Current interest in Sc is driven mainly by projected use in the aerospace industry. Al-Sc alloys are strong, light and weldable. They have been used for years by NASA and the Federal Space Agency, where price was no problem, so have been tried and tested. Only tiny amounts of Sc are needed for alloys, which then create lighter, more fuel-efficient aircraft and cars. These are not only cheaper to run, but emit less CO2, helping nations achieve long-term emission targets set by policy makers. If a ready supply were available, Sc could revolutionise the aerospace and automotive industries.

Although potentially revolutionary in terms of its applications, global demand for Sc is currently small, at around 10-15 tonnes annually, according to the United States Geological Survey. Sc exists in such low concentrations that it is difficult and expensive to extract, hampering use in commercial applications. But, this is something of a chicken-and-egg scenario. There is no shortage of applications for Sc, so if reasonably cheap and assured supplies of Sc become available, more applications will be found and demand will increase.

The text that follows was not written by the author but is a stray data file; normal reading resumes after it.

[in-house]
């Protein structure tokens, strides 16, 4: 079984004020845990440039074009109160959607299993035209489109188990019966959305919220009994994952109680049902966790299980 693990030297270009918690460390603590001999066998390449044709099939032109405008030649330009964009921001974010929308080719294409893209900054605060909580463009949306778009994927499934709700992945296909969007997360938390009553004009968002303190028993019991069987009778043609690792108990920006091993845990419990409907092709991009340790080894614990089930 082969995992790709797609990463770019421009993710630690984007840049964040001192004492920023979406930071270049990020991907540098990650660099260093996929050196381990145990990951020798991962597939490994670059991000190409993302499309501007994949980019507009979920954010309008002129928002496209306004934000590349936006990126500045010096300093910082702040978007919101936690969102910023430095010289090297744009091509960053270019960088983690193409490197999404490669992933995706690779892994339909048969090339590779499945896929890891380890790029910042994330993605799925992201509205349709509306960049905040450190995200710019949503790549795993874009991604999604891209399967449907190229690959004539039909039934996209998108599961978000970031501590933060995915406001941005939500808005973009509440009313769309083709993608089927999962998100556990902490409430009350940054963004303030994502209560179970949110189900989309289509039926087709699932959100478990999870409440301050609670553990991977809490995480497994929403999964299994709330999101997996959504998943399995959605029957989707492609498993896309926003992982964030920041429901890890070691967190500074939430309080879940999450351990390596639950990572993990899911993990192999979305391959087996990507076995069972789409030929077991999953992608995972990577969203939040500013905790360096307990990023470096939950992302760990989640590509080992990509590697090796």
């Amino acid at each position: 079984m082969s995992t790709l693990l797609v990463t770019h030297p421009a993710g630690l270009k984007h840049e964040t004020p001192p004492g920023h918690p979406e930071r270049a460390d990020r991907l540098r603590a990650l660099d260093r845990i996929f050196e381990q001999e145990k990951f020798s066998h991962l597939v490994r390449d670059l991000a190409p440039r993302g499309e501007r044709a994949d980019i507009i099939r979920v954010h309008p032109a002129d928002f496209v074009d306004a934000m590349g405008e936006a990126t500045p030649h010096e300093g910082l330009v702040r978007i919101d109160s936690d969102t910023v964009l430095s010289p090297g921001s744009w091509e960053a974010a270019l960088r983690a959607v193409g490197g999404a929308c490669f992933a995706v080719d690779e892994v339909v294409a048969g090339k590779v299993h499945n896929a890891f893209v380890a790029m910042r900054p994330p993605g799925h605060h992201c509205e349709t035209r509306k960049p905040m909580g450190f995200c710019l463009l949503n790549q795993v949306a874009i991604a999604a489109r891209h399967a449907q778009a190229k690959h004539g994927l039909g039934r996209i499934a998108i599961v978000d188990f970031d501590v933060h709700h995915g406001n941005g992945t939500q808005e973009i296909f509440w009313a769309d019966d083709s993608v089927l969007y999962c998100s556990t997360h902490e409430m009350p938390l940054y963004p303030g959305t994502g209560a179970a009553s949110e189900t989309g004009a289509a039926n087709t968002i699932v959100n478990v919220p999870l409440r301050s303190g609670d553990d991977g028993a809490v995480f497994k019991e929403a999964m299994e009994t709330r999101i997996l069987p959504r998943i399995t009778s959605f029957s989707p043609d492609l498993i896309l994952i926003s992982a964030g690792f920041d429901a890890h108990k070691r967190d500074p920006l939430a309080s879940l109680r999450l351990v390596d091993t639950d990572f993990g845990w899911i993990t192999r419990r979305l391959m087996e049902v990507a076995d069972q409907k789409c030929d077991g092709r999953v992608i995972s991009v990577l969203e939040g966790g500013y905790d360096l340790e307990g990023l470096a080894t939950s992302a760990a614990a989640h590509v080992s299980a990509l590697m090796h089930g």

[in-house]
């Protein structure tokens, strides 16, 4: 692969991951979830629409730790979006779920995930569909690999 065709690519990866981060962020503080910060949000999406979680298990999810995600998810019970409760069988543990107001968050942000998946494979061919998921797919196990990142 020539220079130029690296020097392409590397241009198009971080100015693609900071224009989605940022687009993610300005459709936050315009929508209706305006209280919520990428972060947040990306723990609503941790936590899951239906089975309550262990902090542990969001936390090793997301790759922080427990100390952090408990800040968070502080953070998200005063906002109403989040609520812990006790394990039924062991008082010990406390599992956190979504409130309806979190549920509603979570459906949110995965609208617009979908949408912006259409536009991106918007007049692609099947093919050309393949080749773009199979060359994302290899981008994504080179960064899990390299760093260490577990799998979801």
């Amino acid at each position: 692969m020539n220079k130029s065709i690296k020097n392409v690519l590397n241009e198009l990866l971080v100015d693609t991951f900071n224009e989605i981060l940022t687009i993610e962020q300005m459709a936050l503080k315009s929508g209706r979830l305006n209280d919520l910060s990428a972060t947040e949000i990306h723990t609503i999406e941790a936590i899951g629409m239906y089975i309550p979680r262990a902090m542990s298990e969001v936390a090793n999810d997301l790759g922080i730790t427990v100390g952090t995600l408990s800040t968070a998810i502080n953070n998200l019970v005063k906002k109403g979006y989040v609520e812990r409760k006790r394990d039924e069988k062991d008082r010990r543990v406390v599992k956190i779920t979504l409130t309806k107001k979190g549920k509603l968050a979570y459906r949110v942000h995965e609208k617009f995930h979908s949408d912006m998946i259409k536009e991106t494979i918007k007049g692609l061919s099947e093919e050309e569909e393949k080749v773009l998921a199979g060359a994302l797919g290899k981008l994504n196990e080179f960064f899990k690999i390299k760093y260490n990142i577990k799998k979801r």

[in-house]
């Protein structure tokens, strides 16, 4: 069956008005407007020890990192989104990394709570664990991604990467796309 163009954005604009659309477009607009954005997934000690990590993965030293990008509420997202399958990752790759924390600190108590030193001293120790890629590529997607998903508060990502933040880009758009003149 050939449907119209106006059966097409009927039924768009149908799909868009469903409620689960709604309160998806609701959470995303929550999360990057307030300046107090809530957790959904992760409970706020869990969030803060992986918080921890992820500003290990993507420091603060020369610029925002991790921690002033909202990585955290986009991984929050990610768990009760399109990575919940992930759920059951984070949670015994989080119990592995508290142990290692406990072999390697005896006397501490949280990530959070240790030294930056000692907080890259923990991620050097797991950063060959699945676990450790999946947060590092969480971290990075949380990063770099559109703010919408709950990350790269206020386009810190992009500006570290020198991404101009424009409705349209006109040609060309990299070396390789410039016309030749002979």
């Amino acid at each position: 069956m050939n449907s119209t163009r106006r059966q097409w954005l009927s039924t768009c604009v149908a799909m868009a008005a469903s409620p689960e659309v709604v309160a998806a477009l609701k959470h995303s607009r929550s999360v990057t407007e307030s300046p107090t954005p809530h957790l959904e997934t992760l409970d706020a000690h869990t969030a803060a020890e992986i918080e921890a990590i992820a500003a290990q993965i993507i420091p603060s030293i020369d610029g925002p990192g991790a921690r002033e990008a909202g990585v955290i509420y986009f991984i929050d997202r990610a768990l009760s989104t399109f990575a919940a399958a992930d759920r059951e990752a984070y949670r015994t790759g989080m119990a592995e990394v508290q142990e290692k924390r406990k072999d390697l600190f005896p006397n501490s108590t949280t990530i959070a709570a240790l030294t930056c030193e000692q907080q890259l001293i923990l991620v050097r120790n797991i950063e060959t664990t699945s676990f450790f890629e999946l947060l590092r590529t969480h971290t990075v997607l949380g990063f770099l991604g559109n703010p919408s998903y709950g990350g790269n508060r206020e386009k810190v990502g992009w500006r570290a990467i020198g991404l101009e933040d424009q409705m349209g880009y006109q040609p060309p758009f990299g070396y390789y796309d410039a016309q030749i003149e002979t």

Sc is mainly produced as a limited by-product of conventional uranium and nickel extraction processes. The main producers of Sc are China, Russia, Ukraine, and the Philippines (Fig. 1), and production in Russia and China is thought to be accelerating. In particular, there are ongoing plans to considerably increase Sc production from waste dumps at the Bayan Obo mine in China, which will serve to strengthen China’s monopoly of the whole rare earth market.

Scandium SiegfriedFig. 1, Sc mines and deposits compared with REE mines and deposits (courtesy of the British Geological Survey)